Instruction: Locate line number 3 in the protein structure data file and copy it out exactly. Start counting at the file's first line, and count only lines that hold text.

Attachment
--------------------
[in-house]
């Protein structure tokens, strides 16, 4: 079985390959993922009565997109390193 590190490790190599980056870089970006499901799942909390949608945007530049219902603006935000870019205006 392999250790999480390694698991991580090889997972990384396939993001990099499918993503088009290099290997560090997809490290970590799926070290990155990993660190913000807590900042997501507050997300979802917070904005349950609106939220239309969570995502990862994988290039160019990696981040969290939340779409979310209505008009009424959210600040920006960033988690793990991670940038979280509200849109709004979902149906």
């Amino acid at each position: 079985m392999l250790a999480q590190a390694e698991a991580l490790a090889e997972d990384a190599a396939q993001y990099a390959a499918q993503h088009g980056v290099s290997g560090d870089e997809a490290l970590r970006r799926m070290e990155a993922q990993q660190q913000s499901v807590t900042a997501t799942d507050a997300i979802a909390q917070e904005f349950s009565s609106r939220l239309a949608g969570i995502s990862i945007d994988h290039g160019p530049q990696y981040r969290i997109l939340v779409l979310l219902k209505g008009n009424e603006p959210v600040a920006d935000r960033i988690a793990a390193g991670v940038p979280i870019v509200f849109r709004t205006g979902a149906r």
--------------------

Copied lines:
């Amino acid at each position: 079985m392999l250790a999480q590190a390694e698991a991580l490790a090889e997972d990384a190599a396939q993001y990099a390959a499918q993503h088009g980056v290099s290997g560090d870089e997809a490290l970590r970006r799926m070290e990155a993922q990993q660190q913000s499901v807590t900042a997501t799942d507050a997300i979802a909390q917070e904005f349950s009565s609106r939220l239309a949608g969570i995502s990862i945007d994988h290039g160019p530049q990696y981040r969290i997109l939340v779409l979310l219902k209505g008009n009424e603006p959210v600040a920006d935000r960033i988690a793990a390193g991670v940038p979280i870019v509200f849109r709004t205006g979902a149906r």